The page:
# Applications

Let ${\displaystyle X\to C}$ be a surjective projective map, with ${\displaystyle X}$ a complex smooth projective variety and ${\displaystyle C}$ curve, and denote ${\displaystyle C-\{{\mbox{critical values}}\}}$ by ${\displaystyle C^{*}}$. Then, ${\displaystyle H^{k}(X_{t})^{\pi _{1}(C^{*})}}$ contains the image of

${\displaystyle H^{k}(X-({\mbox{critical fibers}}))\to H^{k}(X_{t}),}$
where ${\displaystyle X_{t}}$ is a smooth fiber. What can we say about the converse? One of the amazing applications of the theory of mixed Hodge structures leads to a proof that any invariant cycle lifts to ${\displaystyle H^{k}(X)}$. Indeed, in The'orie de Hodge II, Deligne proved the following result.

Theorem 11.3 (Deligne's global invariant cycles theorem)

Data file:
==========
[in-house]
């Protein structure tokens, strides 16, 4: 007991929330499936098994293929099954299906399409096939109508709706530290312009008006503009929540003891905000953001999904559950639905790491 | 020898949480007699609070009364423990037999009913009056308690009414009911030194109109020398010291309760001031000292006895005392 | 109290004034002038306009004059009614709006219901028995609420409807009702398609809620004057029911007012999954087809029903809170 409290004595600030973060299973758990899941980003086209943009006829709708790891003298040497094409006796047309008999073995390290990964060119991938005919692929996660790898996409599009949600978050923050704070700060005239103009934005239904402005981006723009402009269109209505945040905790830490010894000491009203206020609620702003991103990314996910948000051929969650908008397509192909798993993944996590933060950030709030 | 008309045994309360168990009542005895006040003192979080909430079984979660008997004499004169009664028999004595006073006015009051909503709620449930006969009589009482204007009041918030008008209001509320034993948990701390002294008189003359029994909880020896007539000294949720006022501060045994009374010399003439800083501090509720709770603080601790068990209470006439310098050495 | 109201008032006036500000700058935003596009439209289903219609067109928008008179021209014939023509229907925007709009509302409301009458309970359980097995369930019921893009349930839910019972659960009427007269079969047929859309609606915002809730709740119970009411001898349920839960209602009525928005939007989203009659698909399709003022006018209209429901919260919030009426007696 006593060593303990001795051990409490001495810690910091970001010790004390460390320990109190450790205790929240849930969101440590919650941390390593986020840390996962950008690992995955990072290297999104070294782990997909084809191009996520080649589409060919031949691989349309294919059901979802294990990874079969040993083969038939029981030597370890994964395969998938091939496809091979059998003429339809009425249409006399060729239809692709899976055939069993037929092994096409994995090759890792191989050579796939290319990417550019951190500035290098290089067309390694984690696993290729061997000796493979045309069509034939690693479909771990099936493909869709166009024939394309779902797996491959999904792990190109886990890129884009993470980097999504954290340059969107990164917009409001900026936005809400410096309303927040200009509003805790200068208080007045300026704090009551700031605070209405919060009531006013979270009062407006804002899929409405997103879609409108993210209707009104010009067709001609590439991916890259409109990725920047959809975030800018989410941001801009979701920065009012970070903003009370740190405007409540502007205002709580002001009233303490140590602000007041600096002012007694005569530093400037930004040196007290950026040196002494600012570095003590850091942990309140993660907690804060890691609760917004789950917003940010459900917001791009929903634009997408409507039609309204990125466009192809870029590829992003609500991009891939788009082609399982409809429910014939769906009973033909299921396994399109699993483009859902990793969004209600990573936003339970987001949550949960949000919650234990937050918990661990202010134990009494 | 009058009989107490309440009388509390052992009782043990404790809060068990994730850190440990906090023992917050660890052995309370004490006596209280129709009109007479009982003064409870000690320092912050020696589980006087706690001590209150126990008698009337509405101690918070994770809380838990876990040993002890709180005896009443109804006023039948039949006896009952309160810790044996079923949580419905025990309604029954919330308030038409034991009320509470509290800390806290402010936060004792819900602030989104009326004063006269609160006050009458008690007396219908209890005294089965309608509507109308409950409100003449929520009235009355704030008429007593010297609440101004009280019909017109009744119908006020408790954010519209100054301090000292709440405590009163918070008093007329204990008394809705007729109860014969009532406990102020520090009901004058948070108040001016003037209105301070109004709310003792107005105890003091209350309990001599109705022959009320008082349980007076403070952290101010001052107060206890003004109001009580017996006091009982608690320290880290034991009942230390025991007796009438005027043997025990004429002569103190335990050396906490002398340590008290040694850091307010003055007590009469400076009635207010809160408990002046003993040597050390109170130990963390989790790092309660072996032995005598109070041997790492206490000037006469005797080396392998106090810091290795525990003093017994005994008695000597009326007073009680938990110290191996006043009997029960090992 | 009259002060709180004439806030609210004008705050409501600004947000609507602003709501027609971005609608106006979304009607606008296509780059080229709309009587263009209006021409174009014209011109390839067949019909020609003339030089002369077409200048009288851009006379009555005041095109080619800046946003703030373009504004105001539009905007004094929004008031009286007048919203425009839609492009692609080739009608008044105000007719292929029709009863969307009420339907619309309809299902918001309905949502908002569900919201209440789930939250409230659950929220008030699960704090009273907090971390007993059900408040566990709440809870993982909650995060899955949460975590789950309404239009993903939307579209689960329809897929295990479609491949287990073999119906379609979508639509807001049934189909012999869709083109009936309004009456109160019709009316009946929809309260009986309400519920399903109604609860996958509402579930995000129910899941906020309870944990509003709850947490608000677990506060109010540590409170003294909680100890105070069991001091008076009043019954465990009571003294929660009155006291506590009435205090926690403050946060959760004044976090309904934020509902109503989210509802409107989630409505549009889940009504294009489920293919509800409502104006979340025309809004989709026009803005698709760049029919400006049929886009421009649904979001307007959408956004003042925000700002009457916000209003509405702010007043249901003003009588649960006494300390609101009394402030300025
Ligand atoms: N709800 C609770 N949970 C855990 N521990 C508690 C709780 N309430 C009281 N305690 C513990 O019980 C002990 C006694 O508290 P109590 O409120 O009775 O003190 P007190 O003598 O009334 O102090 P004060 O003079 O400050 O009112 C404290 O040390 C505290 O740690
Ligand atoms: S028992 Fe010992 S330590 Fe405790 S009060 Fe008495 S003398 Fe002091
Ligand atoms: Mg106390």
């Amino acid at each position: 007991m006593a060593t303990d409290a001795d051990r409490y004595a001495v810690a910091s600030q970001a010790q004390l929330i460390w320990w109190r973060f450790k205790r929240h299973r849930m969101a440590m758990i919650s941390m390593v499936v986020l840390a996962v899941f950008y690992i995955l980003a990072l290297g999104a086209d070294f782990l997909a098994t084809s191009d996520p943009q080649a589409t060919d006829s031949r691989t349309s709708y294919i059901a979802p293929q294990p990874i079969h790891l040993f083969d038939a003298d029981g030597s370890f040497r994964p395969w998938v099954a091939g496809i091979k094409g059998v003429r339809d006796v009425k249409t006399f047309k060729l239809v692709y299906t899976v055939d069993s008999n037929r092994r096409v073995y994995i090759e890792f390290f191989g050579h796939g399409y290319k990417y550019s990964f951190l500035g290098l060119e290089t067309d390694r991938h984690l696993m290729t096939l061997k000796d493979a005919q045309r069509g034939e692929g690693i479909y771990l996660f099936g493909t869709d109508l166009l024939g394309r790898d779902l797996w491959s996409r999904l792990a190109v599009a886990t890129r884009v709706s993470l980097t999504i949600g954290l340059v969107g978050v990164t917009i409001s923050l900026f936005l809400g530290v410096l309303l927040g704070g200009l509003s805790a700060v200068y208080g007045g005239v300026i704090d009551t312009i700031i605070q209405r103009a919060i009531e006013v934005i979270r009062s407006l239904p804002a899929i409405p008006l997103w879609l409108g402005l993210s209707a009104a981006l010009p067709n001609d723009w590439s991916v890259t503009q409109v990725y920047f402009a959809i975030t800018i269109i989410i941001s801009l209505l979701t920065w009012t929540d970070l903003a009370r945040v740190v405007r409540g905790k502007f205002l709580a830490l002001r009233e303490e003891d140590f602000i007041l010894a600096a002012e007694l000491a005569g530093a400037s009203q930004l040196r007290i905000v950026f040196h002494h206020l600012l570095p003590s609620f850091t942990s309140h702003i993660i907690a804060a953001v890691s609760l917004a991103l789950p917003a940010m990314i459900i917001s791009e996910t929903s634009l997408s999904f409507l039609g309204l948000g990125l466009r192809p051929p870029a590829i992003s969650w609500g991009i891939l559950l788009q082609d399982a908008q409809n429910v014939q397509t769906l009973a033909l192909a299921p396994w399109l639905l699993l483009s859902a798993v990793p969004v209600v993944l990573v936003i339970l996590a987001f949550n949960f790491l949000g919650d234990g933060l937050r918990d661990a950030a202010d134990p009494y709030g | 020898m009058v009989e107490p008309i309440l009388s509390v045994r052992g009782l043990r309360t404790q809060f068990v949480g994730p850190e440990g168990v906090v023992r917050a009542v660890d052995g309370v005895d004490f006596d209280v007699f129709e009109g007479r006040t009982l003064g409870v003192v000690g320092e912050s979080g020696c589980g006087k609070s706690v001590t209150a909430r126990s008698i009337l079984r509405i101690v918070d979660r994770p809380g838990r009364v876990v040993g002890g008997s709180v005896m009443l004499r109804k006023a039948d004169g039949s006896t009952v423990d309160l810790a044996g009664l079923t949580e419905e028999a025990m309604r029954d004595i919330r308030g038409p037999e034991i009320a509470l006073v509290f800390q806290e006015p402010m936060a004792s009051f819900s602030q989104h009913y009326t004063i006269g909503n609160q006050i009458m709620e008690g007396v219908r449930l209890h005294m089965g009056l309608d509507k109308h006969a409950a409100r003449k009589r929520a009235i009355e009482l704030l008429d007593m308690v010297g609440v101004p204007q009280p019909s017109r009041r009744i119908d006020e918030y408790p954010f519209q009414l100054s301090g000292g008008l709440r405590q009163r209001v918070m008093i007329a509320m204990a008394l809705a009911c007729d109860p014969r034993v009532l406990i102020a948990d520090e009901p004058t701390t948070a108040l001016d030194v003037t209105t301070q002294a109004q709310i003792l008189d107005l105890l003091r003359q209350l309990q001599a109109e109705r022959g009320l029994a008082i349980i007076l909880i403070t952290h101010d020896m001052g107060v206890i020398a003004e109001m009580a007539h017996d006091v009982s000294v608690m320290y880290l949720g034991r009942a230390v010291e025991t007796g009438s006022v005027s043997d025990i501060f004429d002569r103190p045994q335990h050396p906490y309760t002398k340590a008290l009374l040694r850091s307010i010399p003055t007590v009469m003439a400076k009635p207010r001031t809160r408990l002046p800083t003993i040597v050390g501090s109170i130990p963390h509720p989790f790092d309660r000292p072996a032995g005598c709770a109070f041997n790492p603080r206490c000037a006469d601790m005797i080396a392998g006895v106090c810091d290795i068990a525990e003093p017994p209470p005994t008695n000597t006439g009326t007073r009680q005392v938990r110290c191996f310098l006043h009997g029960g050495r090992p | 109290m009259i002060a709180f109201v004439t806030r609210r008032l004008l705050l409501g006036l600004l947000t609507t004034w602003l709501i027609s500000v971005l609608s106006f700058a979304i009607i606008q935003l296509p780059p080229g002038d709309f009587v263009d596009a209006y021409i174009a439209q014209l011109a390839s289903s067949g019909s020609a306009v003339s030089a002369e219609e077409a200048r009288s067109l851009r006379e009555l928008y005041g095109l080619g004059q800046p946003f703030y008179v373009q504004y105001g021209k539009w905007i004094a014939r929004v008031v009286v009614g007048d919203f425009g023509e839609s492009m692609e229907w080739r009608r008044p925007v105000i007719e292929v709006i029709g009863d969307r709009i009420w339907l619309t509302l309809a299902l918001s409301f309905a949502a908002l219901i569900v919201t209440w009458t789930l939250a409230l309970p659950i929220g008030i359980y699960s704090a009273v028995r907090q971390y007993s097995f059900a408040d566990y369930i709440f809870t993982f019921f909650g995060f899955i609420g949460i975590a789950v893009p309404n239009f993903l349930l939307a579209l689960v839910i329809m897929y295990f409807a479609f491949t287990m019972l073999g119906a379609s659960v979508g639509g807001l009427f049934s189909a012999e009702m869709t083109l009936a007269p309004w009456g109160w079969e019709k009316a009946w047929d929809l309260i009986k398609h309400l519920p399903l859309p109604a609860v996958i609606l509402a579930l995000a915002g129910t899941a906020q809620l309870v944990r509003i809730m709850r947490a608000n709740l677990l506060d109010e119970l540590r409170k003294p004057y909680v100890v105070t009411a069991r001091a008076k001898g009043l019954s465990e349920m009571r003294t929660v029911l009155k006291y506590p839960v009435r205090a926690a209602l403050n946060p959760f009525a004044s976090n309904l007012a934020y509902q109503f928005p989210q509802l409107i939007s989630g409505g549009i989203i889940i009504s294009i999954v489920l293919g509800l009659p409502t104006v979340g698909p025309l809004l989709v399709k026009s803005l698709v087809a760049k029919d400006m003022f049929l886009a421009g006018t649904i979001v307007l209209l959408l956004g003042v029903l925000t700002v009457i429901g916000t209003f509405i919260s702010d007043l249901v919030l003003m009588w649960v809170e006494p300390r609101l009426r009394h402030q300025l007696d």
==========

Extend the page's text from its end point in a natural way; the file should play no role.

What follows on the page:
The subspace of monodromy invariants is

${\displaystyle H^{k}(X_{t})^{\pi _{1}(C^{*})}=\operatorname {im} (H^{k}(X)\to H^{k}(X_{t})).}$

Two of the main ingredients of the proof are the degeneration on the first page of the Leray spectral sequence for ${\displaystyle f}$ and the properties of the mixed Hodge structures (in particular, strictness of maps between them). This is a clear example where the existence of this rich structure on the cohomology of ${\displaystyle X}$ allows us to prove something of topological nature.